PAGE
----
Subjects -> EDUCATION (Total: 2328 journals)
    - ADULT EDUCATION (22 journals)
    - COLLEGE AND ALUMNI (10 journals)
    - E-LEARNING (31 journals)
    - EDUCATION (1997 journals)
    - HIGHER EDUCATION (141 journals)
    - INTERNATIONAL EDUCATION PROGRAMS (4 journals)
    - ONLINE EDUCATION (35 journals)
    - SCHOOL ORGANIZATION (14 journals)
    - SPECIAL EDUCATION AND REHABILITATION (38 journals)
    - TEACHING METHODS AND CURRICULUM (36 journals)

EDUCATION (1997 journals)            First | 3 4 5 6 7 8 9 10     

Showing 1201 - 857 of 857 Journals sorted alphabetically
Jurnal Candrasangkala Pendidikan Sejarah     Open Access  
Jurnal Curricula     Open Access  
Jurnal Dinamika Pendidikan     Open Access  
Jurnal Dinamika Penelitian : Media Komunikasi Penelitian Sosial Keagamaan     Open Access  
Jurnal Educatio : Jurnal Pendidikan Indonesia     Open Access  
Jurnal Edukasi Khatulistiwa : Pembelajaran Bahasa dan Sastra Indonesia     Open Access  
Jurnal Hadhari : An International Journal     Open Access   (Followers: 2)
Jurnal Ilmiah KORPUS     Open Access  
Jurnal Ilmiah Potensia     Open Access  
Jurnal Ilmiah Sekolah Dasar     Open Access  
Jurnal Ilmu Pendidikan     Open Access   (Followers: 3)
Jurnal Ilmu Sosial dan Humaniora     Open Access  
Jurnal Inovasi Teknologi Pendidikan     Open Access   (Followers: 4)
Jurnal IPA & Pembelajaran IPA     Open Access  
Jurnal Kajian Bimbingan dan Konseling     Open Access   (Followers: 1)
Jurnal Keilmuan Bahasa, Sastra, dan Pengajarannya     Open Access   (Followers: 2)
Jurnal Kependidikan     Open Access   (Followers: 5)
Jurnal Kependidikan : Penelitian Inovasi Pembelajaran     Open Access   (Followers: 2)
Jurnal Keperawatan Profesional     Open Access  
Jurnal Konseling dan Pendidikan     Open Access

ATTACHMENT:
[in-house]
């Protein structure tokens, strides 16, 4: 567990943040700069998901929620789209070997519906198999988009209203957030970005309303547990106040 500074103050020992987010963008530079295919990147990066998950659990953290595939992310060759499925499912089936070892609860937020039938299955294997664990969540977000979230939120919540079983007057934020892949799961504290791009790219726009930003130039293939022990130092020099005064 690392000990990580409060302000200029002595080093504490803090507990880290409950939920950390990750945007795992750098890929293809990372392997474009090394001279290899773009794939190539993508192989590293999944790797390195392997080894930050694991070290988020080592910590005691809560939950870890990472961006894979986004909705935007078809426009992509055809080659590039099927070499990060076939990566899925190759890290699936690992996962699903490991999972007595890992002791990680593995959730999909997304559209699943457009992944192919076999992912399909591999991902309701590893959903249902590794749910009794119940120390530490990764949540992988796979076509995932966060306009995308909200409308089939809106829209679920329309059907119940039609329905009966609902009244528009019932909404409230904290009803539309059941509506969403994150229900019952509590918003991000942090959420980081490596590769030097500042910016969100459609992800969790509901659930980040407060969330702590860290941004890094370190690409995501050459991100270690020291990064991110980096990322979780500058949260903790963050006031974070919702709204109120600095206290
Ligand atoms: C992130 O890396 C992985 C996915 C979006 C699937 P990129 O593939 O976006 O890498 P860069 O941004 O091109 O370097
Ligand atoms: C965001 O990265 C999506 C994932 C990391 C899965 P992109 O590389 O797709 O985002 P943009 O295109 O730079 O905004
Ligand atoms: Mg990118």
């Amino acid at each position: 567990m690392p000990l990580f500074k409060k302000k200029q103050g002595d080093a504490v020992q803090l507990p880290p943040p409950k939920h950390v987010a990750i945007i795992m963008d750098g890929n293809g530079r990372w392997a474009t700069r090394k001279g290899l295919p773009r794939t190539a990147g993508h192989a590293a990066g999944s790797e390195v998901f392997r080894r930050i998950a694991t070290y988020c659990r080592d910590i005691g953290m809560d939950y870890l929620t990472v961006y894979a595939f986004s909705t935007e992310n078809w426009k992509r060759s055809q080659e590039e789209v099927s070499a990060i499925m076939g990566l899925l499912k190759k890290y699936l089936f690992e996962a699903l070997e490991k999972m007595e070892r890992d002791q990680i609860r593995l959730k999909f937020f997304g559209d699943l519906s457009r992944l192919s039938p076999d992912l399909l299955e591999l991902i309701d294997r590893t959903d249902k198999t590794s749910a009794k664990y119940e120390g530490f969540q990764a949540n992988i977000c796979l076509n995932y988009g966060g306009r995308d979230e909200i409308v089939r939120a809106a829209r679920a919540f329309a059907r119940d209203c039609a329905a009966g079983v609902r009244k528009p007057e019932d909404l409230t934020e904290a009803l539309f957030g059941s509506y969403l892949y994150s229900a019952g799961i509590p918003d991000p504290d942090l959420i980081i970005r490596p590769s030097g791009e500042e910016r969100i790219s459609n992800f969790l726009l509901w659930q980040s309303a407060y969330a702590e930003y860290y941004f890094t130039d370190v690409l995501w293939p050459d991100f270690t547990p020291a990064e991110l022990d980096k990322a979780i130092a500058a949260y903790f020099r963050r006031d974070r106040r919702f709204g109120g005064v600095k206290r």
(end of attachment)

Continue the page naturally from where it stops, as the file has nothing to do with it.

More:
Jurnal Manajemen dan Supervisi Pendidikan (JMSP)     Open Access  
Jurnal Pelangi     Open Access  
Jurnal Pembangunan Pendidikan Fondasi dan Aplikasi     Open Access  
Jurnal Pencerahan     Open Access   (Followers: 1)
Jurnal Pendidikan Bahasa dan Sastra     Open Access  
Jurnal Pendidikan Bahasa dan Sastra Indonesia     Open Access   (Followers: 4)
Jurnal Pendidikan Biologi     Open Access  
Jurnal Pendidikan Biologi Indonesia     Open Access  
Jurnal Pendidikan Bisnis dan Manajemen     Open Access  
Jurnal Pendidikan Edutama     Open Access  
Jurnal Pendidikan Ekonomi     Open Access  
Jurnal Pendidikan Fisika     Open Access   (Followers: 4)
Jurnal Pendidikan Fisika Indonesia (Indonesian Journal of Physics Education)     Open Access   (Followers: 2)
Jurnal Pendidikan Humaniora : Journal of Humanities Education     Open Access   (Followers: 1)
Jurnal Pendidikan IPA Indonesia     Open Access   (Followers: 2)
Jurnal Pendidikan Islam     Open Access   (Followers: 2)
Jurnal Pendidikan Karakter     Open Access   (Followers: 1)
Jurnal Pendidikan Malaysia     Open Access   (Followers: 1)
Jurnal Pendidikan Matematika Raflesia     Open Access  
Jurnal Pendidikan Nonformal     Open Access  
Jurnal Pendidikan Sains     Open Access   (Followers: 2)
Jurnal Pendidikan Teknologi dan Kejuruan     Open Access  
Jurnal Pendidikan Vokasi     Open Access  
Jurnal Penelitian dan Evaluasi Pendidikan     Open Access  
Jurnal Penelitian Pembelajaran Matematika Sekolah     Open Access  
Jurnal Penelitian Pendidikan     Open Access  
Jurnal Pengabdian Kepada Masyarakat (Indonesian Journal of Community Engagement)     Open Access  
Jurnal PGSD     Open Access  
Jurnal Prima Edukasia     Open Access   (Followers: 1)
Jurnal Pro-Life     Open Access  
Jurnal PROMKES : Jurnal Promosi Kesehatan dan Pendidikan Kesehatan Indonesia (The Indonesian Journal of Health Promotion and Health Education)     Open Access  
Jurnal Psikoedukasi dan Konseling     Open Access  
Jurnal Psikologi Pendidikan dan Konseling : Jurnal Kajian Psikologi Pendidikan dan Bimbingan Konseling     Open Access   (Followers: 1)
Jurnal Riset Pendidikan Matematika     Open Access  
Jurnal Sosiologi Pendidikan Humanis     Open Access  
Jurnal Taman Vokasi     Open Access  
Jurnal Tatsqif     Open Access  
Jurnal Varidika     Open Access  
Jurnal Visi Ilmu Pendidikan     Open Access  
K-12 STEM Education     Open Access   (Followers: 2)
Kappa Delta Pi Record     Hybrid Journal   (Followers: 2)
Karaelmas Eğitim Bilimleri Dergisi     Open Access  
Kasuari : Physics Education Journal     Open Access  
Kasvatus & Aika     Open Access  
Kerygma und Dogma     Hybrid Journal  
Kimün. Revista Interdisciplinaria de Formación Docente     Open Access  
Kleio     Full-text available via subscription   (Followers: 1)
Konfigurasi : Jurnal Pendidikan Kimia dan Terapan     Open Access  
KONSELI : Jurnal Bimbingan dan Konseling     Open Access  
Koulu ja menneisyys     Open Access  
Kreano, Jurnal Matematika Kreatif-Inovatif     Open Access   (Followers: 5)
Kronos : The Language Teaching Journal     Open Access  
KULA : knowldge creation, dissemination, and preservation studies     Open Access  
Kuramsal Eğitimbilim Dergisi / Journal of Theoretical Educational Science     Open Access